Verb tenses are the things in languages that tell speakers and listeners what time periods sentences are referring to, and the first stop is learning the rules for conjugating. If people keep their verb tenses straight, everyone can stay on the same page, and there will be fewer misunderstandings and miscommunications. Sometimes, when people get their verb tenses wrong, such failures can cost millions of dollars, and other times they can just waste everyone's time and bring about feelings of frustration and consternation.
With so much on the line, it's hard to be calm when you're trying to get all your little verbs in a row, but you kind of have to relax if you ever want to conquer them. When people are nervous and jittery, the first thing they tend to forget is their grammar. The next thing to go is their vocabulary. If lose your grammar and your vocabulary at the same time, you will probably end up looking forsakenly at the sky or crestfallenly at the dirt in no time.
These mistakes often have a snow-balling effect that crushes the speaker and causes him or her to fear verbs and all they stand for. One way to keep the avalanche of grammatical errors from crushing you is to slow down. If you are a native speaker who needs to think twice about his grammar before continuing, you will look like you are thoroughly pondering your message. If English is your second language, decent human beings will give you more patience than they will give native speakers. Furrow those brows and look thoughtfully; no one will imagine that verb tenses are flickering through your brain.
Take a deep breath. Next stop:
Luckily, there are only a three main ways to conjugate verbs in English. The most creative way anyone has ever thought of naming these conjugations are first form, second form, and third form. When you learn new verbs, you should learn all three forms of that verb so that when you are working in different tenses, you've already done half the work.
The first form is the only form that changes depending on who you're talking about. In the first person, second person, and third person plural, it's all the same, but in the third person singular, you usually add an s to the end of the verb.
The first form is often called "infinitive" when there's a "to" in front of the word, e.g., "to scream" would be the infinitive of the verb used in the above examples. First form verbs are best suited for simple present and future tenses.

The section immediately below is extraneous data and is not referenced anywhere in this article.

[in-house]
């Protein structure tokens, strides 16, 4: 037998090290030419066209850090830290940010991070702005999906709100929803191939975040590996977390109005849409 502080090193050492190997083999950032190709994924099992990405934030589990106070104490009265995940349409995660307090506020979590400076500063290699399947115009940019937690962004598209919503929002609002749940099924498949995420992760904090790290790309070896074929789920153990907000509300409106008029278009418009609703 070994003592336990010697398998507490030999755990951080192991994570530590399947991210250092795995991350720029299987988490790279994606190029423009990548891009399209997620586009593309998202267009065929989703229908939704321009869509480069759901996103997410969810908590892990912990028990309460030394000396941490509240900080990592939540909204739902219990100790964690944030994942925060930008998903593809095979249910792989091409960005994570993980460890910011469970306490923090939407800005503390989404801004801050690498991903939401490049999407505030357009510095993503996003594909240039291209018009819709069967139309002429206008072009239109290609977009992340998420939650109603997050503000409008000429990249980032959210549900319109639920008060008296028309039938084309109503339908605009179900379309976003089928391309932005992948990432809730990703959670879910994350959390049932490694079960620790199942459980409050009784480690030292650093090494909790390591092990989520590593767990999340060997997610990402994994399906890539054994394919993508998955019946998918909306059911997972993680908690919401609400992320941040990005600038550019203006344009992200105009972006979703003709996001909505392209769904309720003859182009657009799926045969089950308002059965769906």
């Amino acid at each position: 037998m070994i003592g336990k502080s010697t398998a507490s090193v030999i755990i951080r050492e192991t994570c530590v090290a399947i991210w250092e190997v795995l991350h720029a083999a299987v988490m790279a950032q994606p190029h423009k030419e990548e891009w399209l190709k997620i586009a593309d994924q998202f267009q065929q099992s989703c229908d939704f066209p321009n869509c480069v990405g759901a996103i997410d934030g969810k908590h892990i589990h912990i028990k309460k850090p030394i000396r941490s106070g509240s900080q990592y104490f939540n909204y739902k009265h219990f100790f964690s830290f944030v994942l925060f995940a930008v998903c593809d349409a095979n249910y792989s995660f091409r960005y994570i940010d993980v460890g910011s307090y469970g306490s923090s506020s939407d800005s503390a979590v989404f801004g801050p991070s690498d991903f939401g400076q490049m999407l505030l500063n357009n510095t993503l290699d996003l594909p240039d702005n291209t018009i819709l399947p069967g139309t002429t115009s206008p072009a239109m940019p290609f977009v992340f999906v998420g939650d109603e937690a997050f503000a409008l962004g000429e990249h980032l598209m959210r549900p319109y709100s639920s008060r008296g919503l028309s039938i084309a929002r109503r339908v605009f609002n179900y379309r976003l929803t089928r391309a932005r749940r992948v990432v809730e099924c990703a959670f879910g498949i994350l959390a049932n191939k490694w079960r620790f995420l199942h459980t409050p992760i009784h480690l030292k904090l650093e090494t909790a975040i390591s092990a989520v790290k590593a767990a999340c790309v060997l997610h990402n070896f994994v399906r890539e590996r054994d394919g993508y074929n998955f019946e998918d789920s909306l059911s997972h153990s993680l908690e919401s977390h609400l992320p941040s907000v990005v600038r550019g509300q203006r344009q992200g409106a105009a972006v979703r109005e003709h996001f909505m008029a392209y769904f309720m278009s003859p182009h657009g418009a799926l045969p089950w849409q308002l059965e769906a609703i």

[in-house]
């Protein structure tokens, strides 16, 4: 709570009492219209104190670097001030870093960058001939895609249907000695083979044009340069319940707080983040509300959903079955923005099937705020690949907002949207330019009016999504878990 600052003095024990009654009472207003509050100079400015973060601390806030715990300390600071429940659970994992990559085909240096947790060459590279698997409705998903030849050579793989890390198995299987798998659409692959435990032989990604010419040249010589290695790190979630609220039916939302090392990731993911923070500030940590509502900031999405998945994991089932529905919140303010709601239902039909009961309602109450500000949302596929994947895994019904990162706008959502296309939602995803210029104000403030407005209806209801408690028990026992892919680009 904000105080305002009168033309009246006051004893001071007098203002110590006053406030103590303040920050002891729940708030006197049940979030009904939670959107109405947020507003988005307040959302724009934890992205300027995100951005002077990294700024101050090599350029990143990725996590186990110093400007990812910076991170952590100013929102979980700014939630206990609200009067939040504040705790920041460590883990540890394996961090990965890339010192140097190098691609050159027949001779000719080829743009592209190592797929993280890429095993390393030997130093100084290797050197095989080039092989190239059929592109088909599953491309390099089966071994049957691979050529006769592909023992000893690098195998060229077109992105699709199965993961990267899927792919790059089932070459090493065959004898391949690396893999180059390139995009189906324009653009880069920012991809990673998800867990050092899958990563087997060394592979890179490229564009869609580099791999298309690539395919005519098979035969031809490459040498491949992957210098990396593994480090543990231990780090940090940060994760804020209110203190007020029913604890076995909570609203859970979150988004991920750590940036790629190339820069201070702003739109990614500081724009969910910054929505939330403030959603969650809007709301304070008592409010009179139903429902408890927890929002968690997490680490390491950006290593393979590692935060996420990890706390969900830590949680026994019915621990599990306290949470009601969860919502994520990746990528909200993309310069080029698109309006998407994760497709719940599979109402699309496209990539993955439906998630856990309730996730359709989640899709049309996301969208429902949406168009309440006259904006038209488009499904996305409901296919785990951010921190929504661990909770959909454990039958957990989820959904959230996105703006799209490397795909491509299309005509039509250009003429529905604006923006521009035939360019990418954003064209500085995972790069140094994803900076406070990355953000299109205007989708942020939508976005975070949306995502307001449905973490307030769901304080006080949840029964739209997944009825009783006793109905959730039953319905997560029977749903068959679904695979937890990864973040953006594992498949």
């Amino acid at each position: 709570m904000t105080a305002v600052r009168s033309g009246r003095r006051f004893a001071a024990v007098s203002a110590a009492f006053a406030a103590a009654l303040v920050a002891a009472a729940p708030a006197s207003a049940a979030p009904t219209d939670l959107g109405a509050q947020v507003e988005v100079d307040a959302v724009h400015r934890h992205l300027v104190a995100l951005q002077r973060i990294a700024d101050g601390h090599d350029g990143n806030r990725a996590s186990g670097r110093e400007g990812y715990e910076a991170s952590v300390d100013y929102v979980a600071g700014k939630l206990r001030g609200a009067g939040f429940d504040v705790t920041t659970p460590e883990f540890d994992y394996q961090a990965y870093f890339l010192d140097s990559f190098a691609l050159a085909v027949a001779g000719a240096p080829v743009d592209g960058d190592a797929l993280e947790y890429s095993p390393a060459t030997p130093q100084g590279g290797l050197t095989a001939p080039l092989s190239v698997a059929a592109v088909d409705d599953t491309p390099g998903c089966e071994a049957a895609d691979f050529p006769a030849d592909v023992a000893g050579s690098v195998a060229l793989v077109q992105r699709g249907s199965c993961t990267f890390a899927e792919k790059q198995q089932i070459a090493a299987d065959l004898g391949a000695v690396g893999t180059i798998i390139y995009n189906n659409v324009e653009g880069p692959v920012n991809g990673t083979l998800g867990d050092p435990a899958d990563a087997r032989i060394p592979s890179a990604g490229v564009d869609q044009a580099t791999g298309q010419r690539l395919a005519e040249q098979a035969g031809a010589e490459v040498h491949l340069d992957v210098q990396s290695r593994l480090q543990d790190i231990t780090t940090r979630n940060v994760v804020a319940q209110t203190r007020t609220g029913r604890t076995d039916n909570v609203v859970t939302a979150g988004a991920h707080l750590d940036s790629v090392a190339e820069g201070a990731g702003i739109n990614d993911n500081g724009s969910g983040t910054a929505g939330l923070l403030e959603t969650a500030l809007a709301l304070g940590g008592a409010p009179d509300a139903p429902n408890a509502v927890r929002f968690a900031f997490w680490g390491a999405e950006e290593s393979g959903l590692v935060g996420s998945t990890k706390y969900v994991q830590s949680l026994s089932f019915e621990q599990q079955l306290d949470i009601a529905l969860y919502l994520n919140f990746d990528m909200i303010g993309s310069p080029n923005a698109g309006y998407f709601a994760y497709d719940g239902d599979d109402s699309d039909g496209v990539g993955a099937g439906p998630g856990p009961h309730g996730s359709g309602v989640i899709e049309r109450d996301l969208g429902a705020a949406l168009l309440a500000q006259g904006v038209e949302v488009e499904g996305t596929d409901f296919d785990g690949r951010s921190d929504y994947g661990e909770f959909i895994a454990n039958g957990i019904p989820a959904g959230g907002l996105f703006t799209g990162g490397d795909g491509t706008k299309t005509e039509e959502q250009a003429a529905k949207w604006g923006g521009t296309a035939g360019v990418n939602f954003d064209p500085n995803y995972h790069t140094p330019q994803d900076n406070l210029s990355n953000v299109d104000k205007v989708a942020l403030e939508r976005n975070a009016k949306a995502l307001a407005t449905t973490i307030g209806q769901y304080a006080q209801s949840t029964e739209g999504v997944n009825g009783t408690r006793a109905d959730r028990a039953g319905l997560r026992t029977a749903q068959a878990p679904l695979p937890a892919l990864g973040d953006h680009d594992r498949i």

Among others, the three most important verbs in the language are irregular: "to do" and "to be," and "to have." That irregularity doesn't matter in this tense, but it matters in every other.
The second form is super easy. Most of the time, you just stick an "-ed" on the ends of unsuspecting verbs to coerce them into a life of servitude as second form citizens. What's wonderful about the second form is that it's the same no matter whom you're talking about.
The third example above does not end in "-ed" because "to speak" is irregular. The only way to learn the second forms of irregular verbs is to look them up at YourDictionary.com and learn the conjugations.
The second form is best suited for past tenses.
The third form is impossibly difficult. You need to remember everything when it comes to third form verbs. Some third forms are identical to their first forms, some to their second forms, and some add an "-en" at their ends. Also, just to make everything a little more difficult, the third form often needs a helping verb that's conjugated appropriately.
The third form is by far the toughest. It's used in all of the perfect tenses and sometimes in antiquated bible tenses that only technically still exist in modern language.
Until you learn your rules for conjugating verbs perfectly, the only way to make yourself understood is to speak slowly and clearly, defining precisely who and when you are talking about. Of course, this method won't work on a test or in a classroom, but if you're in a jam and just want to communicate, or if you're just beginning to communicate in English, it'll do. Just make sure that you tell whomever your speaking with what timeframe you're working in and which people you're referring to, and nine times out of ten, you'll be fine.
For everyone else, look up every tense individually at YourDictionary.com and work through them one at a time until you can look at a tense and tell a whole story in it.